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Take it with a grain of salt

May 31st, 2007 at 06:21 pm

Today I visited the University library at which I have alumna borrowing priveleges. There was a display of rare books, including an 1822 biography of Napoleon and a first edition of Samuel Johnson's Dictionary. He was a character who came up with his own opinionated definitions. The book was open at the one which reads: "stockjobber (ie broker) a low wretch who makes his living buying and selling shares." Given the unregulated market of his day, he was likely correct.

I took out a book on Salt, Health and Diet by a couple of medical professors. I'm finding some fascinating information about the history of salt and the role it played in the economy, as well as the effect on the body. Some snippets:

- Salt is not necessary in the diet. Many primitive tribes don't use it.

- The top cause of death in the 19th Century was apoplexy, or stroke, caused by high blood pressure from eating so much salt preserved food.

- Salt played a role in the South losing the Civil War. They didn't have enough to preserve the meat the troops ate, so the Confederate soldiers were starving and couldn't fight well.

- Manufacturers add more salt, and MSG, to cheap meats like sausages and luncheon meats because it is largely mechanically recovered ground meat and fat, and doesn't have much flavor. Another reason is that salt can absorb more water so they can make it more cheaply.

- Salt makes you thirsty so that is why bars serves salty snacks and fast food giants serve soft drinks. Many manufacturers of salty snacks also own soft drink concerns.

- Cutting down on salt in your diet helps you lose weight. Part of it is loss of body fluid, and also because you are cutting out high calorie foods like chips.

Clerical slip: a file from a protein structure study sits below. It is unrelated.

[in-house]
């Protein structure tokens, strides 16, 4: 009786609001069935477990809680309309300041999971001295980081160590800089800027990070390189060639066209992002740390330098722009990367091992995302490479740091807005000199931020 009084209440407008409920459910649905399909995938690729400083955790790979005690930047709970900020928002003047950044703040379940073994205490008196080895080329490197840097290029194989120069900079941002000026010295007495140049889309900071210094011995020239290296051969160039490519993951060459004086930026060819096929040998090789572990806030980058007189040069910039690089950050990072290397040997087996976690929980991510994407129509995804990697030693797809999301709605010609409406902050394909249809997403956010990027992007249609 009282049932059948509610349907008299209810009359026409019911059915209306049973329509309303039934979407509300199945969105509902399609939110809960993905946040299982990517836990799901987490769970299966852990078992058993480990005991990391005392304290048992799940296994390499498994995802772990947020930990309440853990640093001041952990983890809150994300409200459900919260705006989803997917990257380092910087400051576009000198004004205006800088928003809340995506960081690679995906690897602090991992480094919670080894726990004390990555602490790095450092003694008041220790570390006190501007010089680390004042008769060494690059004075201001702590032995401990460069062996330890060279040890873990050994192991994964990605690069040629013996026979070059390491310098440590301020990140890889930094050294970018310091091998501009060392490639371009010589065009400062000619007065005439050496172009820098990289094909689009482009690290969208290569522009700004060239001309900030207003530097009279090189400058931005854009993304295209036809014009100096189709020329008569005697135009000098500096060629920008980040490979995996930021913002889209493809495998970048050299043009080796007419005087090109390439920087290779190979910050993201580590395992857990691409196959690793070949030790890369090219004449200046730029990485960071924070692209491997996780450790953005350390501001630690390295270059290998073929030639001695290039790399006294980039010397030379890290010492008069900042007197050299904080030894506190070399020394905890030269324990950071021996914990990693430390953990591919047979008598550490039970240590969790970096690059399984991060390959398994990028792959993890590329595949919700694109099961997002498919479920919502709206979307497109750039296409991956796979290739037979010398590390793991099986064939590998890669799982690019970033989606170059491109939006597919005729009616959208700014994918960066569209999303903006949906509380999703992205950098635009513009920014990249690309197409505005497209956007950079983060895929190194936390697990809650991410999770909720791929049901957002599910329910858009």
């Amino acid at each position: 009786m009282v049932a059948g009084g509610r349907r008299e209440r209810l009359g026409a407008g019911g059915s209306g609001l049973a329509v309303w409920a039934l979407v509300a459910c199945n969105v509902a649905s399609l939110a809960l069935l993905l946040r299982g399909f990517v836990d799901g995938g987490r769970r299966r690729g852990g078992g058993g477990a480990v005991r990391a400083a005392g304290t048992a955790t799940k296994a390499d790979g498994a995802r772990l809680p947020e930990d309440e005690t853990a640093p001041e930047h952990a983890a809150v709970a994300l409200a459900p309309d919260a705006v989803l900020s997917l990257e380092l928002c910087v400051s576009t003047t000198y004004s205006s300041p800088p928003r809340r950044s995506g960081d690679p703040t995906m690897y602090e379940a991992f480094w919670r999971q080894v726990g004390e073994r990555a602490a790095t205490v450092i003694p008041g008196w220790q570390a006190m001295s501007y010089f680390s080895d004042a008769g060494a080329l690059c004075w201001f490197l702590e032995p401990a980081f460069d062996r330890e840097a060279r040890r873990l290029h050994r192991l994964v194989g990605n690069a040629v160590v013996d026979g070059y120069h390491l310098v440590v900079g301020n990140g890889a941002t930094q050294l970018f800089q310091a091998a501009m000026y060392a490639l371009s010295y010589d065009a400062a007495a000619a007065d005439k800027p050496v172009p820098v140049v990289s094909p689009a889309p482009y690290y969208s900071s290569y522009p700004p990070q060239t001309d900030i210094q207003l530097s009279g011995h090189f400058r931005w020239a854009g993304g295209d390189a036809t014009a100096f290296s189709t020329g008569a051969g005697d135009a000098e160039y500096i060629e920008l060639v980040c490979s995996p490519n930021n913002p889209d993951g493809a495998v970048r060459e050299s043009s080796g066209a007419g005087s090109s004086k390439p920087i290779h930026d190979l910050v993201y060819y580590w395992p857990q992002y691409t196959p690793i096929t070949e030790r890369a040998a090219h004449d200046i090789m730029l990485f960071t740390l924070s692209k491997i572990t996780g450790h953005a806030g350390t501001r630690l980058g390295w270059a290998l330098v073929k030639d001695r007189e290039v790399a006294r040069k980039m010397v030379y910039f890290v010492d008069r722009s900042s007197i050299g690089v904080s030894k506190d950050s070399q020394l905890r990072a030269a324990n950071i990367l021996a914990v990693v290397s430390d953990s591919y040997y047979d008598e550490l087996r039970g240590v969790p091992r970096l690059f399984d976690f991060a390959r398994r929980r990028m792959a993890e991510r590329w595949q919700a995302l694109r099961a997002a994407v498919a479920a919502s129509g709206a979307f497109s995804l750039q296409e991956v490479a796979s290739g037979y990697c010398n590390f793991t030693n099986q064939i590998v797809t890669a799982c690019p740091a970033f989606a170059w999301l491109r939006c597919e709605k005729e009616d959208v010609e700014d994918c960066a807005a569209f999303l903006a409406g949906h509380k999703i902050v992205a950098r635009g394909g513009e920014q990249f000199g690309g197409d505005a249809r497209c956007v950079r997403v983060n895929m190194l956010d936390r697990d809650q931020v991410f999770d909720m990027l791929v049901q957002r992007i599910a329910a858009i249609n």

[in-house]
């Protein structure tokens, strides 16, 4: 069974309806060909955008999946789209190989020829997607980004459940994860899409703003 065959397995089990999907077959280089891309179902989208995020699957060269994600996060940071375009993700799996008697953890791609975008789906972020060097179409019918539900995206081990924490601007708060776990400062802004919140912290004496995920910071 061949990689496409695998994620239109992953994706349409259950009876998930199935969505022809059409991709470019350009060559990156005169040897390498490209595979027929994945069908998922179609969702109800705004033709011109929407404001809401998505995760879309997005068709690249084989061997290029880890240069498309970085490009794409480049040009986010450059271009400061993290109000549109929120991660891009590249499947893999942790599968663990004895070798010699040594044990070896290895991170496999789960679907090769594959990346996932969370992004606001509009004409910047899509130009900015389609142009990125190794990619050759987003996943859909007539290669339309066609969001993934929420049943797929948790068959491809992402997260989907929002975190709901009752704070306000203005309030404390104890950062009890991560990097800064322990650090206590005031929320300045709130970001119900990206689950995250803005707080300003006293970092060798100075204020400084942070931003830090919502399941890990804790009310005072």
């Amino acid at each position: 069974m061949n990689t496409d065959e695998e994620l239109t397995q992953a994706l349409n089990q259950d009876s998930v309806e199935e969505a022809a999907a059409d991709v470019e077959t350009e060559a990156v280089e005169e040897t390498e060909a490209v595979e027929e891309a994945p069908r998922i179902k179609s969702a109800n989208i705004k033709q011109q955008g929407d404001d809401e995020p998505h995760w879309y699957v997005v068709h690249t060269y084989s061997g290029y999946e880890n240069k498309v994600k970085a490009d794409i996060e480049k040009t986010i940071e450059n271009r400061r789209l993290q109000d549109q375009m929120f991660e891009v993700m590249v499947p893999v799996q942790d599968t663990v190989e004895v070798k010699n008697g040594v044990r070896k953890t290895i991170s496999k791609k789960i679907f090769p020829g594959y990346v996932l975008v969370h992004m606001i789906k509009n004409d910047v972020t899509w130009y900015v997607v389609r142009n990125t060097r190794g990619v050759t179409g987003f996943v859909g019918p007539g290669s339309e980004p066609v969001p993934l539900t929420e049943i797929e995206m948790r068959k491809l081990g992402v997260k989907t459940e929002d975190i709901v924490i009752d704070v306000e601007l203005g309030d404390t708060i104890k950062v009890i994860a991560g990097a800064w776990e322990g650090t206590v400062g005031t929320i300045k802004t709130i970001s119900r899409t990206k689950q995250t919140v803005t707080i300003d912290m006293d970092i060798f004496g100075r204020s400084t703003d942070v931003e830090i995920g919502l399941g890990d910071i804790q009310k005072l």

The other book I borrowed was Planet India: How the Fastest Growing Democracy Is Transforming America and the World by Mira Kamdar. Only flicked thru this, but it deals with the effects of jobs offshore on Americans, the rise of the Indian middle classes and the impact of technology on their economy, and the consequences on the poor Indian villages and the landless who flock to the cities for work. Having seen this at first hand myself, I look forward to reading what an Indian economist has to say about it.

Heh, I'm getting the equivalent of another degree - for free. Oh, and found 40 cents coming back across campus. Think I'll start a running tally in the side bar.

4 Responses to “Take it with a grain of salt”

  1. veronak Says:

    For some reason I tought sanitation in the mid to early (19th to 20th century) the top cause of death was sanitation, and then later moved on to heart disease which is the leading cause of death and stroke being the third at least that is in most of my textbooks; oops this was the trend in U.S health not worldwide or other countries which makes a difference.I forgot. Salt is dangerous I totally agree, just a few weeks back I pratically ate so much ham (high in sodium) that my BP went up (this was also coupled with stress at work) Right now I am definately trying to cut it out

    Interesting post

  2. JanH Says:

    I believe it. We didn't use salt much growing up nor did we eat out much. When I was pregnant with my first child, Hubby was working a job where he was gone seven days a week, twelve hours a day. A friend and I ate out a lot and boy did I gain weight--from the saltier foods. With the second one, I ate at home with my little family. I was much healthier. Now, of course, they tell you more about these things. I crave salty foods sometimes. My DS told me he was told that the brain needs some salt to work properly. I wondered if my brain chemistry sometimes needs more salt, but I have never asked my doctors if that is part of my disorders. Would be an interesting question. Sometimes if I eat too much of it, my head feels buzzy. Interesting post!

  3. laceshawl Says:

    Amber, thanx for the info. Did they get the stats from the death certificates written at the time? And how did they note the deaths from poor sanitation - add up cases of typhoid, cholera etc? I'd like to know more about this - the 19th century is my favorite literary and historical period. Can you recommend some good texts on the subject? Thanx

  4. veronak Says:

    there were a number of sources, one textbook that we used was the "Nation's Health" by Estes

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